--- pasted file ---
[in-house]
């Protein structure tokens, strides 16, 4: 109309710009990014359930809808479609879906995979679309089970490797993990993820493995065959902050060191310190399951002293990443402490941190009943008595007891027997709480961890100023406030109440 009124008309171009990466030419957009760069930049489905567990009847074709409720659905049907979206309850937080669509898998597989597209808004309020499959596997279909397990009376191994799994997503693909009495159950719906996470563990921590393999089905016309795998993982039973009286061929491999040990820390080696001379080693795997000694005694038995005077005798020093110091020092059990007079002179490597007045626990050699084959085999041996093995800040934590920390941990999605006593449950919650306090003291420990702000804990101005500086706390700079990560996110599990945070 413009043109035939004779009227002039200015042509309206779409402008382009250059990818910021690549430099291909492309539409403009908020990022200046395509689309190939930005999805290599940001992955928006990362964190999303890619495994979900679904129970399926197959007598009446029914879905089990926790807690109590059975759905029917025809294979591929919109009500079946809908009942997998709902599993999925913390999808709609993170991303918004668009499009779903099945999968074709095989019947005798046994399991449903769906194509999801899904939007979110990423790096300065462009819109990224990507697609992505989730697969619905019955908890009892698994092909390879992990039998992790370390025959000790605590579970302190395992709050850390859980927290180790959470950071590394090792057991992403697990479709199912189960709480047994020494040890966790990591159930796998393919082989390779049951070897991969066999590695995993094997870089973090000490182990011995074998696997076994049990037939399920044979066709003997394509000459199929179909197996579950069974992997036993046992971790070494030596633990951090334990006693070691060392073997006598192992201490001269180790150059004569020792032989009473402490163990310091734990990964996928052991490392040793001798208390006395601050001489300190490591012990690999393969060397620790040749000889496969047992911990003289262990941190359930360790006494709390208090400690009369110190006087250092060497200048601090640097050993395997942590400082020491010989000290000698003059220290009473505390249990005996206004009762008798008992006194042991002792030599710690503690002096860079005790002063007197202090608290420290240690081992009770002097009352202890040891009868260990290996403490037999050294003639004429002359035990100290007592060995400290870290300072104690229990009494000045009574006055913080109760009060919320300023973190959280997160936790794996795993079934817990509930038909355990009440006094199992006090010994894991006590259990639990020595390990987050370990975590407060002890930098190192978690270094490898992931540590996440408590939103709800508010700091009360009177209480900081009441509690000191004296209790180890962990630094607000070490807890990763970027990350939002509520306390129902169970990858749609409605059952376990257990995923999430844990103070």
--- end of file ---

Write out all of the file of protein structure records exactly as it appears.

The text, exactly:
[in-house]
């Protein structure tokens, strides 16, 4: 109309710009990014359930809808479609879906995979679309089970490797993990993820493995065959902050060191310190399951002293990443402490941190009943008595007891027997709480961890100023406030109440 009124008309171009990466030419957009760069930049489905567990009847074709409720659905049907979206309850937080669509898998597989597209808004309020499959596997279909397990009376191994799994997503693909009495159950719906996470563990921590393999089905016309795998993982039973009286061929491999040990820390080696001379080693795997000694005694038995005077005798020093110091020092059990007079002179490597007045626990050699084959085999041996093995800040934590920390941990999605006593449950919650306090003291420990702000804990101005500086706390700079990560996110599990945070 413009043109035939004779009227002039200015042509309206779409402008382009250059990818910021690549430099291909492309539409403009908020990022200046395509689309190939930005999805290599940001992955928006990362964190999303890619495994979900679904129970399926197959007598009446029914879905089990926790807690109590059975759905029917025809294979591929919109009500079946809908009942997998709902599993999925913390999808709609993170991303918004668009499009779903099945999968074709095989019947005798046994399991449903769906194509999801899904939007979110990423790096300065462009819109990224990507697609992505989730697969619905019955908890009892698994092909390879992990039998992790370390025959000790605590579970302190395992709050850390859980927290180790959470950071590394090792057991992403697990479709199912189960709480047994020494040890966790990591159930796998393919082989390779049951070897991969066999590695995993094997870089973090000490182990011995074998696997076994049990037939399920044979066709003997394509000459199929179909197996579950069974992997036993046992971790070494030596633990951090334990006693070691060392073997006598192992201490001269180790150059004569020792032989009473402490163990310091734990990964996928052991490392040793001798208390006395601050001489300190490591012990690999393969060397620790040749000889496969047992911990003289262990941190359930360790006494709390208090400690009369110190006087250092060497200048601090640097050993395997942590400082020491010989000290000698003059220290009473505390249990005996206004009762008798008992006194042991002792030599710690503690002096860079005790002063007197202090608290420290240690081992009770002097009352202890040891009868260990290996403490037999050294003639004429002359035990100290007592060995400290870290300072104690229990009494000045009574006055913080109760009060919320300023973190959280997160936790794996795993079934817990509930038909355990009440006094199992006090010994894991006590259990639990020595390990987050370990975590407060002890930098190192978690270094490898992931540590996440408590939103709800508010700091009360009177209480900081009441509690000191004296209790180890962990630094607000070490807890990763970027990350939002509520306390129902169970990858749609409605059952376990257990995923999430844990103070």